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Gourmet Living

A gourmet is a person who is knowledgeable in fine food and drink.


A Chocolate Primer

A trip down the baking aisle in a grocery store presents the pastry chef with more options for chocolate than the candy counter. But if youíre stuck in a pinch, is it okay to substitute semi-sweet chips with a bittersweet bar? What can a glimpse at the list of ingredients tell you about a chocolate bar? Besides color, is there any real difference between white chocolate and milk chocolate? And why does European chocolate feel different in your mouth than American? After reading this article you will be able to answer these questions. However, we canít guarantee that youíll make a better chocolate mousse!

There are six basic kinds of chocolate. While all six are products of the cocoa bean, they differ immensely in flavor and purpose. Knowing how the cocoa bean is processed and used to make chocolate will explain the different kinds of chocolate, and also reveal why some brands are better quality than others.

Cocoa beans come from trees grown in the tropics of South and Central America and Africa. Pods containing the beans are harvested, and the beans together with the surrounding pulp are removed and placed in bins to ferment. After three to seven days the fermented pulp is dried quickly to avoid molding. Then the beans are roasted, graded and ground into a liquid called cocoa liquor. From the liquor, a fat called cocoa butter is extracted, leaving cocoa powder. These are the raw ingredients used to make chocolate.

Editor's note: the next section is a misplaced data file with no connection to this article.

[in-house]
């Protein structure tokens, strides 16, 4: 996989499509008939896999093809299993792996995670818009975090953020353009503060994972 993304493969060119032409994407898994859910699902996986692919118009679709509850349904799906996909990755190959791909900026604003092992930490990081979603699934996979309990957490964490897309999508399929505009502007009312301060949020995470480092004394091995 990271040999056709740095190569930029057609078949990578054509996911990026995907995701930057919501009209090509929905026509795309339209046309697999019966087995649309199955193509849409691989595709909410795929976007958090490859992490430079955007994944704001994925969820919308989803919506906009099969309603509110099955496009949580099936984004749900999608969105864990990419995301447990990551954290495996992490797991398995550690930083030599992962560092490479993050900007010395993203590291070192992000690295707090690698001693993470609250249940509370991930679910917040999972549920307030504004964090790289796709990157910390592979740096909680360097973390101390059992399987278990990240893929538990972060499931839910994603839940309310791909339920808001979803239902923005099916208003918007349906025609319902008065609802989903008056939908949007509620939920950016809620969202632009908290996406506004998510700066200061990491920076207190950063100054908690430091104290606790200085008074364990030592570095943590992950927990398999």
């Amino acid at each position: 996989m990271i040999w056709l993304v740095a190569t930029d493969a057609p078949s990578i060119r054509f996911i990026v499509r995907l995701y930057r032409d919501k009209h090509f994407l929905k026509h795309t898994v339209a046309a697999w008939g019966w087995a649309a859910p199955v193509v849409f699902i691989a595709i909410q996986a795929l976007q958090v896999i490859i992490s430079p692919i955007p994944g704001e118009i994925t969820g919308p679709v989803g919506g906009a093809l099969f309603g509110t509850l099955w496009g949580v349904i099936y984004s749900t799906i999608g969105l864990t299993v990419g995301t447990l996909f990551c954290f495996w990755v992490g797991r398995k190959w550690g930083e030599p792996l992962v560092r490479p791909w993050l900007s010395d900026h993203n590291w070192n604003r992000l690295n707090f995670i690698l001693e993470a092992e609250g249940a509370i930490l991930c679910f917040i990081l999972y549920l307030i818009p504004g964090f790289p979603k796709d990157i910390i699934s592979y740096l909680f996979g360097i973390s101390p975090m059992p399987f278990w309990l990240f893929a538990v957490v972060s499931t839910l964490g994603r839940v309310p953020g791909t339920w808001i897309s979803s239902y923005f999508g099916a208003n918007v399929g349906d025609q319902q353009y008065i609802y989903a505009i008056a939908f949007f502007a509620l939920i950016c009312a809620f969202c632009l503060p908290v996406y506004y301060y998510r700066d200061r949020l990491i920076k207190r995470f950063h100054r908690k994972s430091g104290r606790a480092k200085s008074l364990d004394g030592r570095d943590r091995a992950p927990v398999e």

Most people are surprised to learn that pure cocoa is very bitter. Cocoa must be sweetened with sugar, and sometimes vanilla and milk to produce that ever-popular chocolate flavor. The amount of cocoa in the blend determines the type of chocolate. Unsweetened or Baking Chocolate is the solid form of chocolate liquor. It is used in baking, when sugar or other sweeteners are called for in the recipe. Similarly, Bittersweet chocolate is primarily used for baking, with a minimum of 50% cocoa liquor. A third type of chocolate used in baking is Semi-Sweet, with a minimum of 35% cocoa liquor. Semi-sweet morsels are best known as the key ingredient in chocolate chip cookies.

While bittersweet has a stronger chocolate flavor than the sugary semi-sweet chocolate, these can sometimes be used interchangeably in recipes. In fact, since the amount of sugar is not regulated, what one manufacturer calls semi-sweet may be called bittersweet by another. Europeans, whose regulations are higher than Americans, tend to use more bittersweet. As a general guideline itís best to note that the higher the content of chocolate liquor, the richer and more flavorful the chocolate.

Both bittersweet and semi-sweet chocolate are considered Dark Chocolate, which is any chocolate that does not contain milk or milk solids. American regulations set a minimum at 15% cocoa liquor in dark chocolate (European rules 35% minimum); however the finest dark chocolate has between 60-70%. There has been hype in recent years that the antioxidants present in dark chocolate may protect the heart; however, much of the processing destroys these healthy properties. Also, the high fat content in chocolate largely negates the benefits.

When milk solids are added to the blend, you get creamy Milk Chocolate, which has at least 10% cocoa liquor. Finally, White Chocolate, made with cocoa butter, milk, and sugar is usually made without any cocoa solids at all.

While chocolatiers have their own blends, the best quality chocolate is that made with high cocoa content. Cheaper blends may use fats other than cocoa butter, and many inferior mass-produced chocolates have less than 7% cocoa! Checking the ingredients list is a good idea if you are searching for a high-quality chocolate. Other than that, the feel of the chocolate in your mouth and the best flavor are largely a matter of personal taste. It is recommended you taste test different brands until you find the chocolate you like bestóa task that will hardly be a burden to anyone!

About the Author:
Francesca Black is a gourmet and freelance writer. Writing for Gourmet Living http://www.gourmet-living.com and BBQ Shop http://www.bbq-shop.net .

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